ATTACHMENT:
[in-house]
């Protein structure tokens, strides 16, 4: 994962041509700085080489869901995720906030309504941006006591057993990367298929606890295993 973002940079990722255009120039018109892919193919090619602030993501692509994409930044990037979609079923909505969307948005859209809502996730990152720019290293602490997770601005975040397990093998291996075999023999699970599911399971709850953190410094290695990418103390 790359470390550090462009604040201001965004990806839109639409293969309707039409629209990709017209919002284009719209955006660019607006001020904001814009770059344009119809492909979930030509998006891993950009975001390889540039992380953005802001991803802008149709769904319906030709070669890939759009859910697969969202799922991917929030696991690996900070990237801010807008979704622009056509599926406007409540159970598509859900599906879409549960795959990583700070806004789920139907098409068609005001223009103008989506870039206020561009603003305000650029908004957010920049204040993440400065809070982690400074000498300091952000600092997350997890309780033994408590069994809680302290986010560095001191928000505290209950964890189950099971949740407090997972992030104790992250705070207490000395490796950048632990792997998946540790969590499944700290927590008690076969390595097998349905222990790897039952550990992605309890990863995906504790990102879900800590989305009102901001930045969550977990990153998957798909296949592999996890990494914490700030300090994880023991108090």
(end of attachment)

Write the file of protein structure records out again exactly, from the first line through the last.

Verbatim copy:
[in-house]
């Protein structure tokens, strides 16, 4: 994962041509700085080489869901995720906030309504941006006591057993990367298929606890295993 973002940079990722255009120039018109892919193919090619602030993501692509994409930044990037979609079923909505969307948005859209809502996730990152720019290293602490997770601005975040397990093998291996075999023999699970599911399971709850953190410094290695990418103390 790359470390550090462009604040201001965004990806839109639409293969309707039409629209990709017209919002284009719209955006660019607006001020904001814009770059344009119809492909979930030509998006891993950009975001390889540039992380953005802001991803802008149709769904319906030709070669890939759009859910697969969202799922991917929030696991690996900070990237801010807008979704622009056509599926406007409540159970598509859900599906879409549960795959990583700070806004789920139907098409068609005001223009103008989506870039206020561009603003305000650029908004957010920049204040993440400065809070982690400074000498300091952000600092997350997890309780033994408590069994809680302290986010560095001191928000505290209950964890189950099971949740407090997972992030104790992250705070207490000395490796950048632990792997998946540790969590499944700290927590008690076969390595097998349905222990790897039952550990992605309890990863995906504790990102879900800590989305009102901001930045969550977990990153998957798909296949592999996890990494914490700030300090994880023991108090």